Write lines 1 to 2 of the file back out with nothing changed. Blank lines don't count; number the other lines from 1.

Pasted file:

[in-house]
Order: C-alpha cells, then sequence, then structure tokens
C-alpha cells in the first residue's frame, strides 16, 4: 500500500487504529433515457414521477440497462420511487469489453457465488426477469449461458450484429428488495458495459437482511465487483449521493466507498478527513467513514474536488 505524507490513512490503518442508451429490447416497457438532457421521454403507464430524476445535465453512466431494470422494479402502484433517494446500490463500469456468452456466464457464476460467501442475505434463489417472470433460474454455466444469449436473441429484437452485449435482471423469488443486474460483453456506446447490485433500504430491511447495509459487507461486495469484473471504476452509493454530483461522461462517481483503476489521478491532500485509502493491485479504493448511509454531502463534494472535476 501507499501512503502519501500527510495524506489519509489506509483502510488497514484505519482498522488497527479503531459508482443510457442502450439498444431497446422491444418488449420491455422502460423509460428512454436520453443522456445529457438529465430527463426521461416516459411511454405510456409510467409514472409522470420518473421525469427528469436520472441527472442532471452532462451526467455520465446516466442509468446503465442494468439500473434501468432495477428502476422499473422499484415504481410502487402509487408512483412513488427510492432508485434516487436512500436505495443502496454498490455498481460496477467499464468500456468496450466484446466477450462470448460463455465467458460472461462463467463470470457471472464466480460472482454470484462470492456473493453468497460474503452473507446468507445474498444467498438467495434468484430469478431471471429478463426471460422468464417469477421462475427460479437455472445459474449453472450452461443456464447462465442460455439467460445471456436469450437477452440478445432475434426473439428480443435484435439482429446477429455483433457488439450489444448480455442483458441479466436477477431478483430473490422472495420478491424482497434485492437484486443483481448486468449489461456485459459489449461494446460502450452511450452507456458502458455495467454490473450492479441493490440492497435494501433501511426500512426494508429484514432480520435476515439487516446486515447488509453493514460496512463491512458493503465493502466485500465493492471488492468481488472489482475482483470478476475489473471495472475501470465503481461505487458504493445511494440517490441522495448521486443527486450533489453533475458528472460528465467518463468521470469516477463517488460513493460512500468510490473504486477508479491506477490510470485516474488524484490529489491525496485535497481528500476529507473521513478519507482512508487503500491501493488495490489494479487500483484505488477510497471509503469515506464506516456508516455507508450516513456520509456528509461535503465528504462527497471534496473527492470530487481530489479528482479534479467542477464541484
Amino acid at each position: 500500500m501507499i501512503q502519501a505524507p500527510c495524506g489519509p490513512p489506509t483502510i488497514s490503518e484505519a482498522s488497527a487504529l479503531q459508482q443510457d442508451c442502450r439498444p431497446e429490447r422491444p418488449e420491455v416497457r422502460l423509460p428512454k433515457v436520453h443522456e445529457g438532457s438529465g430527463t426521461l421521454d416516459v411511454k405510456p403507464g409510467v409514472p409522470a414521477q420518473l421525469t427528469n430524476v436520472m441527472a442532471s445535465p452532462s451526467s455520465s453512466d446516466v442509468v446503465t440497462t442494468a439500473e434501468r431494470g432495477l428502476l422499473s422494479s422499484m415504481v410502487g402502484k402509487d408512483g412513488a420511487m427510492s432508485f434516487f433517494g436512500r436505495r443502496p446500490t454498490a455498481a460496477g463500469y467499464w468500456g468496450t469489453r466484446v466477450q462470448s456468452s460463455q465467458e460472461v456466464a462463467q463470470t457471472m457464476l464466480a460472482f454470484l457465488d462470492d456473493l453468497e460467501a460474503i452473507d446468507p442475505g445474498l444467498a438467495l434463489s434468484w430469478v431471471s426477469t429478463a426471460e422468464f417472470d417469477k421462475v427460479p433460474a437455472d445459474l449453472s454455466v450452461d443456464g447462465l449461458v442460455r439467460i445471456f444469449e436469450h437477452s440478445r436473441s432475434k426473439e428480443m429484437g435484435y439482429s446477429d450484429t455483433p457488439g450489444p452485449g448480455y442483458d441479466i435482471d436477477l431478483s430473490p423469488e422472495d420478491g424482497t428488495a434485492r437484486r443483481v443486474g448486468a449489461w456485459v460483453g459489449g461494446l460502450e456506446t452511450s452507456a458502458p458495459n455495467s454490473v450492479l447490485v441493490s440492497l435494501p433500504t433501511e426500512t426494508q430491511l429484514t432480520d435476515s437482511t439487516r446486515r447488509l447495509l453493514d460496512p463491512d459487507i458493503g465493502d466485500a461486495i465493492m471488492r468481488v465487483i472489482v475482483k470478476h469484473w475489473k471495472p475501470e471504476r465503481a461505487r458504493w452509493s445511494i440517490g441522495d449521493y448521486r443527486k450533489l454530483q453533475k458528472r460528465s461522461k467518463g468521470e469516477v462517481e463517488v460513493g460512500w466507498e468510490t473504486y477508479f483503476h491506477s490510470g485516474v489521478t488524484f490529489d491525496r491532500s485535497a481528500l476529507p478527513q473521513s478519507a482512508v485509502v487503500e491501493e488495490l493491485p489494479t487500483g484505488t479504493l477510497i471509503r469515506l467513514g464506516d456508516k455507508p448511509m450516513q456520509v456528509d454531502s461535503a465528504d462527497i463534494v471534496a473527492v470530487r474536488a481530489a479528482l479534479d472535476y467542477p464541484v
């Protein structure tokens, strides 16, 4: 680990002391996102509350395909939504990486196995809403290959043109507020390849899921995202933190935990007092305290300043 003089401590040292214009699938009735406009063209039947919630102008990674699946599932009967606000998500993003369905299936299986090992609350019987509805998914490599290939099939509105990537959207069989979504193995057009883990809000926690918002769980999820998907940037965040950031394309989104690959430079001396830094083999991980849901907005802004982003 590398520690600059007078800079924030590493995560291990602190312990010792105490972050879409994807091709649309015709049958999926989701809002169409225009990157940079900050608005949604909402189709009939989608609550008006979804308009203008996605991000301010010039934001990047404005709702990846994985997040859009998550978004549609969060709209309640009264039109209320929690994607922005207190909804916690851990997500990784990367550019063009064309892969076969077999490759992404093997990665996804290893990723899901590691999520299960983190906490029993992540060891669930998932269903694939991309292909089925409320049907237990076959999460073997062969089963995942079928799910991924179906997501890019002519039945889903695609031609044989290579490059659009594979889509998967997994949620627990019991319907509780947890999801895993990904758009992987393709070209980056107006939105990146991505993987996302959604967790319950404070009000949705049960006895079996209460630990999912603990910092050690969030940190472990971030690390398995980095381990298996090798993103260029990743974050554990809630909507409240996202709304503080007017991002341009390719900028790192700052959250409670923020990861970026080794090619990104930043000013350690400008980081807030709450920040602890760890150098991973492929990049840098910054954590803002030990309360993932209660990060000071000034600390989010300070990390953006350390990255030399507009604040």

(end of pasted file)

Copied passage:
[in-house]
Order: C-alpha cells, then sequence, then structure tokens